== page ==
#define PREPARE_KERNEL_CRED_PTR	0xffffffff810a2c30lu

typedef int __attribute__((regparm(3))) (*_commit_creds)(unsigned long cred);
typedef unsigned long __attribute__((regparm(3))) (*_prepare_kernel_cred)(unsigned long cred);

_commit_creds commit_creds = (_commit_creds)COMMIT_CREDS_PTR;
_prepare_kernel_cred prepare_kernel_cred = (_prepare_kernel_cred)PREPARE_KERNEL_CRED_PTR;

void __attribute__((regparm(3))) root_it(unsigned long arg1, bool arg2)

Tools usage examples (cribs)

socat TCP-LISTEN:7777,reuseaddr,fork EXEC:"./binary"

ROPgadget --binary /lib/x86_64-linux-gnu/ --only 'pop|ret'

strings -tx /lib/x86_64-linux-gnu/ | grep "/bin"

objdump -d /lib/x86_64-linux-gnu/ | grep "__libc_system"

# compile assembler
nasm -f elf ./shellcode.asm && ld -melf_i386 -o shellcode shellcode.o


r < <(python -c 'print "program input, maybe shellcode"')

run start finish
where up
break watch

info break # see numbers of breakpoints and watchpoints
disable 3 7
enable 3 7
delete 3 7

si # step instruction
ni # step instruction, but steps over 'call'

x/i $pc
x/s $eax
x/10x $sp, $sp+20
# There is a lot of format specifiers for memory output

disas $rip, +0x20
print $eax

set $eax = 0x1234
set {unsigned char}0x400726 = 0x7f

find 0x4005e0, +0x3ac, "wrong code"
find 0x4005e0, +0x3ac, 0x4009c2

info proc map
info file
maintenance info sections 

add-symbol-file <my_file.o> <address>
layout split

set $GOT = (void**)&_GLOBAL_OFFSET_TABLE_

# heap analysis
p main_arena
p *(mchunk_ptr) 0x555555756000

gdb can patch binaries:

$ gdb -write -q ./binary
gdb$ set {unsigned char}0x400726 = 0x7f # Just after starting gdb
gdb$ quit # It is important to quit immidiately
$ # success

gdb connect ida:

  • gdbserver localhost:12345 ./binary 3335
  • open with ida same binary
  • connect with ida to remote binary

pwntools example

Not an exploit but just a list of basic commands


from pwn import *

# we can set the context once, instead of writing asm(x, os=..., arch=...) each time
context(os='linux', arch='amd64', log_level='info')

if __name__ == '__main__':

    elf = ELF("./bin")
    mprotect =['mprotect']
    scanf = elf.plt['__isoc99_scanf']
    lu = next('%lu\0'))
    rop1 = next("mov rdx, r13; mov rsi, r14; mov edi, r15d")))

    libc = ELF('/lib/x86_64-linux-gnu/')

    shellcode = asm(

    r = process('./bin')
    # # start for netcat
    # r = remote('', 7777)
    # # start through ssh
    # s = ssh('passcode', '', 2222, password='guest')
    # r = s.process(["./passcode"])

    # std_out, std_err = r.communicate()

    r.recvuntil('4: exit\n')
    payload = "A" * 16 + "B" * 8
    payload += p64(0x4008F3)  # struct.pack("Q", x)

from pwn import *

fmtstr_payload # helper for format string exploitation


radare2 -w ./binary

Basic commands:

  • s main
  • V - jump to code
  • p - switch to assembler
  • c - set cursor
  • i - change value


Better to install angr into separate python environment, not into system’s.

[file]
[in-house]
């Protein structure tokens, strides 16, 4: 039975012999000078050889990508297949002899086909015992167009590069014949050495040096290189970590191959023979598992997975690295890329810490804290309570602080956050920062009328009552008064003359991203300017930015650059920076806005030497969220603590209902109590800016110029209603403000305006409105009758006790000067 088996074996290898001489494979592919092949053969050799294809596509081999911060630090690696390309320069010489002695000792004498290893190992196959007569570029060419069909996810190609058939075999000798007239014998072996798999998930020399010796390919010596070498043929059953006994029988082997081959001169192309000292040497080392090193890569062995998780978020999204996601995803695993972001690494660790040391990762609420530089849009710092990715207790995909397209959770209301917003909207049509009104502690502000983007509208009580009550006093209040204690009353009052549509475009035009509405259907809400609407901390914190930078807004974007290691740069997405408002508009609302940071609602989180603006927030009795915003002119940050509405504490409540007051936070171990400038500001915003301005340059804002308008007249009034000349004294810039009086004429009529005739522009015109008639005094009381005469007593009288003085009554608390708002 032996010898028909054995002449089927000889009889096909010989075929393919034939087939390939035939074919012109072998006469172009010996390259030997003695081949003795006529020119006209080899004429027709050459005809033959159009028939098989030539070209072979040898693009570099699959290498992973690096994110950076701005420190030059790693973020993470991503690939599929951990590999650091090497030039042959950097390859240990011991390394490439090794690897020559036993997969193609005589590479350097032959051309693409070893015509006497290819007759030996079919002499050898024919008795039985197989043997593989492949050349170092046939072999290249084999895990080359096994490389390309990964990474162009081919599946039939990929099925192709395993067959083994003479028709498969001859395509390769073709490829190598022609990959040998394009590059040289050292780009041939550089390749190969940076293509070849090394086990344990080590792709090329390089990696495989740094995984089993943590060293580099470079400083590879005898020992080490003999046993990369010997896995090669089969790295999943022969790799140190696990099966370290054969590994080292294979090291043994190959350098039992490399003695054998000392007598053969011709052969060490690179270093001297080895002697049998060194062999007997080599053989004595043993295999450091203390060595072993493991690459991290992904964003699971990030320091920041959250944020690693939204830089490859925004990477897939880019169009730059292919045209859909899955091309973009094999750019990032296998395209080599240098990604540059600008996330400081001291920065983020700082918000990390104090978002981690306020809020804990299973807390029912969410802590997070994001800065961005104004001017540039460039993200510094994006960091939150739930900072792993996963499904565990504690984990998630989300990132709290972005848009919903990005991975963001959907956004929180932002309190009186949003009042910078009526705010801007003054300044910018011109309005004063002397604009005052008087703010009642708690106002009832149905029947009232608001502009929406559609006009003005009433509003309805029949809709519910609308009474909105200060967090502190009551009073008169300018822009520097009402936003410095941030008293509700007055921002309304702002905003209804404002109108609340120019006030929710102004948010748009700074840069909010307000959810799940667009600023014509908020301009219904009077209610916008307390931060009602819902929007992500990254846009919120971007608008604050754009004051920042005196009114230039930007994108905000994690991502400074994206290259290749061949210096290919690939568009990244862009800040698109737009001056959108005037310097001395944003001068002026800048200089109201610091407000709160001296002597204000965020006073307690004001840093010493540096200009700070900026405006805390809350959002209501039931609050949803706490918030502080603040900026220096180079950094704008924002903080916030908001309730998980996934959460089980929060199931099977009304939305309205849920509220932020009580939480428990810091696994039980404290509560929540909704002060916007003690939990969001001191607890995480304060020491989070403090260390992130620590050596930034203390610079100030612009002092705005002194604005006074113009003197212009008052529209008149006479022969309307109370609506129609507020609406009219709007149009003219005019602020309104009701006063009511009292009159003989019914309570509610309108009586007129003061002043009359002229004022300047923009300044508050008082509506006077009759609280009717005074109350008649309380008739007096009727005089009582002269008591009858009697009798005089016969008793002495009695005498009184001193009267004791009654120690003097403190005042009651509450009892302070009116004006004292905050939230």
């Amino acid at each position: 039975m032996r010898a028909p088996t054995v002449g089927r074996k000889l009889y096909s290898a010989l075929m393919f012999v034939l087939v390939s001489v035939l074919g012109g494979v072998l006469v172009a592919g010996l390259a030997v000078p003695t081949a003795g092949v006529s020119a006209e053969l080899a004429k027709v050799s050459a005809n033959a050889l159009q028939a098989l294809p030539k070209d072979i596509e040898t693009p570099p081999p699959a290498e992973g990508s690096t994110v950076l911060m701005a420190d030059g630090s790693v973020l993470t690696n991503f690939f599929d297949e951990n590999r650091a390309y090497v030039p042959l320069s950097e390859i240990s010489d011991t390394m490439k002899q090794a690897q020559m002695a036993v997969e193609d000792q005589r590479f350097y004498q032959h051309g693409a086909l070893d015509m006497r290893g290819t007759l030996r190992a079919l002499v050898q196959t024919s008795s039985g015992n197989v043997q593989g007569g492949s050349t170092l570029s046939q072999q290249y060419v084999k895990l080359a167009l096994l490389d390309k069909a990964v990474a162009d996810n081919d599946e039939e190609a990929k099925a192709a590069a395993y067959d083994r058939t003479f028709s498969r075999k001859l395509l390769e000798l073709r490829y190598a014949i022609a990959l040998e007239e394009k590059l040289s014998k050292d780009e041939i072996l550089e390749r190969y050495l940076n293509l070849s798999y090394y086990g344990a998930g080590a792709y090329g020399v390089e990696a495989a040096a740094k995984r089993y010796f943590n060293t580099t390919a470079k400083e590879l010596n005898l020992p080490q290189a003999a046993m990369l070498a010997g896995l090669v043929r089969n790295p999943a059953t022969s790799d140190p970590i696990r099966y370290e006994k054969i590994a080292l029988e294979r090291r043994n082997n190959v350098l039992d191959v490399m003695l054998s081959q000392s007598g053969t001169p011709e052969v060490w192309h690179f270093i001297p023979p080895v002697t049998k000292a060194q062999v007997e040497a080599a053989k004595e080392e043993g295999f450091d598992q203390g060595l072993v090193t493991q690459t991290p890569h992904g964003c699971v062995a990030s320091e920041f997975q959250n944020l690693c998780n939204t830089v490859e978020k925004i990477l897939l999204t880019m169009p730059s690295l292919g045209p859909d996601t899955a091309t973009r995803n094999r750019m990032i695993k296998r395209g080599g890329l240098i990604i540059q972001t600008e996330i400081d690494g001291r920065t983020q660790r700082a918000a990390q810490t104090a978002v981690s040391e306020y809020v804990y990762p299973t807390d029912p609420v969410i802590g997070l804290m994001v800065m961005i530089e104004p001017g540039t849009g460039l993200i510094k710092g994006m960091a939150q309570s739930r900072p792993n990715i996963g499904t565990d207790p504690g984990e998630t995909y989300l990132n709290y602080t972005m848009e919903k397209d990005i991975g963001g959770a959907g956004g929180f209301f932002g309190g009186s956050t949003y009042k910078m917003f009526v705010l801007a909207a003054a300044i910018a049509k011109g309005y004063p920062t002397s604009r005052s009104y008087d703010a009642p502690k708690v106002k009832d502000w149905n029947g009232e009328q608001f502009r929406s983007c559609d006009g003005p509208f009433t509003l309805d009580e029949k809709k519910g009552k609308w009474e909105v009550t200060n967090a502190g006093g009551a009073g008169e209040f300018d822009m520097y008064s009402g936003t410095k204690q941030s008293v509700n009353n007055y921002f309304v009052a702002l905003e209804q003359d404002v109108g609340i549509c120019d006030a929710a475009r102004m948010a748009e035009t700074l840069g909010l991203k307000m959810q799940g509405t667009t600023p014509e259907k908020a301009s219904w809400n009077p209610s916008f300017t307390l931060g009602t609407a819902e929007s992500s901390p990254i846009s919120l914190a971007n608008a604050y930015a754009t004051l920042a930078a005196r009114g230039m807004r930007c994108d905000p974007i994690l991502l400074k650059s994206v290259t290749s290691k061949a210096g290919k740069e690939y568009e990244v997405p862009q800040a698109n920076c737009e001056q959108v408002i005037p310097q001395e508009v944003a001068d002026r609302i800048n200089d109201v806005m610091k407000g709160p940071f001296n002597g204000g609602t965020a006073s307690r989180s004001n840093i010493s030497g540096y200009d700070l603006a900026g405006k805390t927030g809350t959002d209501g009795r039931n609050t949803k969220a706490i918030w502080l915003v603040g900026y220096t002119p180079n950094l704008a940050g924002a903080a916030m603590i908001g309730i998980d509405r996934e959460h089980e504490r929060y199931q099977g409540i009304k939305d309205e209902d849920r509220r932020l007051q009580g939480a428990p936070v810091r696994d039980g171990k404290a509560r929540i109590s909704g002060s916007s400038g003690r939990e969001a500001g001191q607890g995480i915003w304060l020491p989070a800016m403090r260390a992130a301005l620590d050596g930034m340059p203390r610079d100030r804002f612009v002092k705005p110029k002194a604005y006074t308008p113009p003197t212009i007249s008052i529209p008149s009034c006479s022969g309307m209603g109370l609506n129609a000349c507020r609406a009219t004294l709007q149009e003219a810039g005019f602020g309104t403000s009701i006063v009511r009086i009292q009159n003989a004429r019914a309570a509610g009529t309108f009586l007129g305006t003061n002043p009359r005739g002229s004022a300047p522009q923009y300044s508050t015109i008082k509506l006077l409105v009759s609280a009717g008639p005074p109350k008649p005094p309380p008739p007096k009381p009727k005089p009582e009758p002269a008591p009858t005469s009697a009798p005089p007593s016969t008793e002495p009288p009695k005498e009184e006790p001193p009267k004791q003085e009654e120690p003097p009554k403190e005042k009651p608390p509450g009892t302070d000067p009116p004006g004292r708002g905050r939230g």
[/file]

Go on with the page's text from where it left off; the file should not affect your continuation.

import angr
project = angr.Project('./fauxware')
init_state = project.factory.full_init_state()
pg = project.factory.path_group(init_state)

# <PathGroup with 1 active>
# [<Path with 1 runs (at 0x1020020 : /lib/x86_64-linux-gnu/>]

# ... <83 steps later>

In [82]: pg.step();
[<Path with 68 runs (at 0x400692 : /home/phoenix/Desktop/angr/test/fauxware)>,
 <Path with 68 runs (at 0x400699 : /home/phoenix/Desktop/angr/test/fauxware)>][0][0].state.posix.files[0].all_bytes()) # strings stisfying binary constrictions
# '\x00\x00\x00\x00\x00\x00\x00\x00\x00SOSNEAKY\x00'
print repr(path.state.posix.dumps(0))
# '\x00\x00\x00\x00\x00\x00\x00\x00\x00SOSNEAKY\x00'[0][0].state.posix.files[0].all_bytes(), 5)
# ['@\x8c \x02\x08@ \x02\x00SOSNEAKY\x80',
#  '\x00\x00\x00\x00\x00\x00\x00\x00\x84SOSNEAKY\x00',
#  '@\x8c \x02\x08@ \x02\x00SOSNEAKY\x04',
#  '\x00\x00\x00\x00\x00\x00\x00\x00\x00SOSNEAKY\x00',
#  '@\x8c \x02\x08@ \x02\x84SOSNEAKY\x80']

path =[0]

# lots of constraints to be solved for path


# {0: < at 0x7fcc44378f90>,
#  1: < at 0x7fcc44383090>,
#  2: < at 0x7fcc44383150>}
project2 = angr.Project('./fauxware')
init_state2 = project2.factory.full_init_state()
pg2 = project.factory.path_group(init_state2)
pg2.explore(find=0x00000000004006ED) # Start binary solving from arbitrious point

# [<Path with 72 runs (at 0x4006ed : /home/phoenix/Desktop/angr/test/fauxware)>]

path2 = pg2.found[0][0].all_bytes())
# '\x00\x00\x00\x00\x00\x00\x00\x00\x00SOSNEAKY\x00'
import angr
project = angr.Project('./amadhj')
init_state = project.factory.full_init_state()

# Start binary from arbitrious point
# PRODUCTIVITY! : LAZY_SOLVES will save a lot of memory and time
pg = project.factory.path_group(project.factory.blank_state(addr=0x40298F, remove_options={simuvex.o.LAZY_SOLVES}))

# Execute traces till finding target address, all traces with avoid address will be dropped
pg.explore(find=0x40288f, avoid=0x4029f1, n=10) # n - max number of steps

# PRODUCTIVITY! : Merge will merge some traces with equivalent conditions and optimize some conditions
# It will save a lot of memory and time!

path = pg.found[0]
print repr([0].all_bytes()))

# this is just a shortcut for the above
print repr(path.state.posix.dumps(0))


from z3 import *
n = Int('num')

s1 = Solver()
s1.add(n == 201527)
# sat
# [num = 201527]
s = Solver()
constraints = [cons1, cons2, ...]
cons = And(constraints) # !!!
cons = simplify(cons)   # !!! simplify can improve PRODUCTIVITY! (because of conditions merge)
num1 = BitVec('num1', 32)
num2 = BitVec('num2', 32)

s2 = Solver()
s2.add(URem(num1 * 179 + num2 * 31337, 2**32) == 12345678)
s2.add(URem(num1 * 7877 + num2 * 13, 2**32) == 4105897404)
s = Solver()
# add some constraints
s.push()    # save context
# ass some specific constraints and solve the problem, ...
s.pop()     # restore context